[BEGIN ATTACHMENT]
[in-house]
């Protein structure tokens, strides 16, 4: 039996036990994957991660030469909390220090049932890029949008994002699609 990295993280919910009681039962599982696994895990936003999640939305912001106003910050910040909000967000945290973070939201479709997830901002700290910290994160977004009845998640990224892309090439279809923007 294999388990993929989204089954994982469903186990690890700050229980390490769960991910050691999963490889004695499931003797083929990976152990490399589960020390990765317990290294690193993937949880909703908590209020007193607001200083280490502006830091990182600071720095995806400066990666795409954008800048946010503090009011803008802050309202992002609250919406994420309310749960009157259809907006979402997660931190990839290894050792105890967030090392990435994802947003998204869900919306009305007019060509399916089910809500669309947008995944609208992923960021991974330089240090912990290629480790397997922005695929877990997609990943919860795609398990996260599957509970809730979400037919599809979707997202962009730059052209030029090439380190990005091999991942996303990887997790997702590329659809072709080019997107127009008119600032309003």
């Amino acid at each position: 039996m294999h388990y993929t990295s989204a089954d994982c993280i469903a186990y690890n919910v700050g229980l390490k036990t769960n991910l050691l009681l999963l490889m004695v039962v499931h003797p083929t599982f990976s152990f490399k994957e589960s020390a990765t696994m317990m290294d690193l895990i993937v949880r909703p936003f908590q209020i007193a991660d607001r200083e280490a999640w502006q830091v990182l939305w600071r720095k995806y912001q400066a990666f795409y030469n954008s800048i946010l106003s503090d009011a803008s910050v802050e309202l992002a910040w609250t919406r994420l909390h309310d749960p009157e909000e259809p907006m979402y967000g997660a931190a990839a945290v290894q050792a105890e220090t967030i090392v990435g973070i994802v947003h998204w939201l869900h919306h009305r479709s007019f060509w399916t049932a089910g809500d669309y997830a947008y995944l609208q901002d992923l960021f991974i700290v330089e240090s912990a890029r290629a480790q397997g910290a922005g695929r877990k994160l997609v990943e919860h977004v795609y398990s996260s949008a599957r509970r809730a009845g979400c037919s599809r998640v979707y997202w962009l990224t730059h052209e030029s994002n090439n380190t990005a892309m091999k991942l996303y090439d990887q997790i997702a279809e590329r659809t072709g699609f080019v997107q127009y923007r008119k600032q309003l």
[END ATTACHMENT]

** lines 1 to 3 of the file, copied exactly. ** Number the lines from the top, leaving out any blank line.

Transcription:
[in-house]
């Protein structure tokens, strides 16, 4: 039996036990994957991660030469909390220090049932890029949008994002699609 990295993280919910009681039962599982696994895990936003999640939305912001106003910050910040909000967000945290973070939201479709997830901002700290910290994160977004009845998640990224892309090439279809923007 294999388990993929989204089954994982469903186990690890700050229980390490769960991910050691999963490889004695499931003797083929990976152990490399589960020390990765317990290294690193993937949880909703908590209020007193607001200083280490502006830091990182600071720095995806400066990666795409954008800048946010503090009011803008802050309202992002609250919406994420309310749960009157259809907006979402997660931190990839290894050792105890967030090392990435994802947003998204869900919306009305007019060509399916089910809500669309947008995944609208992923960021991974330089240090912990290629480790397997922005695929877990997609990943919860795609398990996260599957509970809730979400037919599809979707997202962009730059052209030029090439380190990005091999991942996303990887997790997702590329659809072709080019997107127009008119600032309003």
């Amino acid at each position: 039996m294999h388990y993929t990295s989204a089954d994982c993280i469903a186990y690890n919910v700050g229980l390490k036990t769960n991910l050691l009681l999963l490889m004695v039962v499931h003797p083929t599982f990976s152990f490399k994957e589960s020390a990765t696994m317990m290294d690193l895990i993937v949880r909703p936003f908590q209020i007193a991660d607001r200083e280490a999640w502006q830091v990182l939305w600071r720095k995806y912001q400066a990666f795409y030469n954008s800048i946010l106003s503090d009011a803008s910050v802050e309202l992002a910040w609250t919406r994420l909390h309310d749960p009157e909000e259809p907006m979402y967000g997660a931190a990839a945290v290894q050792a105890e220090t967030i090392v990435g973070i994802v947003h998204w939201l869900h919306h009305r479709s007019f060509w399916t049932a089910g809500d669309y997830a947008y995944l609208q901002d992923l960021f991974i700290v330089e240090s912990a890029r290629a480790q397997g910290a922005g695929r877990k994160l997609v990943e919860h977004v795609y398990s996260s949008a599957r509970r809730a009845g979400c037919s599809r998640v979707y997202w962009l990224t730059h052209e030029s994002n090439n380190t990005a892309m091999k991942l996303y090439d990887q997790i997702a279809e590329r659809t072709g699609f080019v997107q127009y923007r008119k600032q309003l």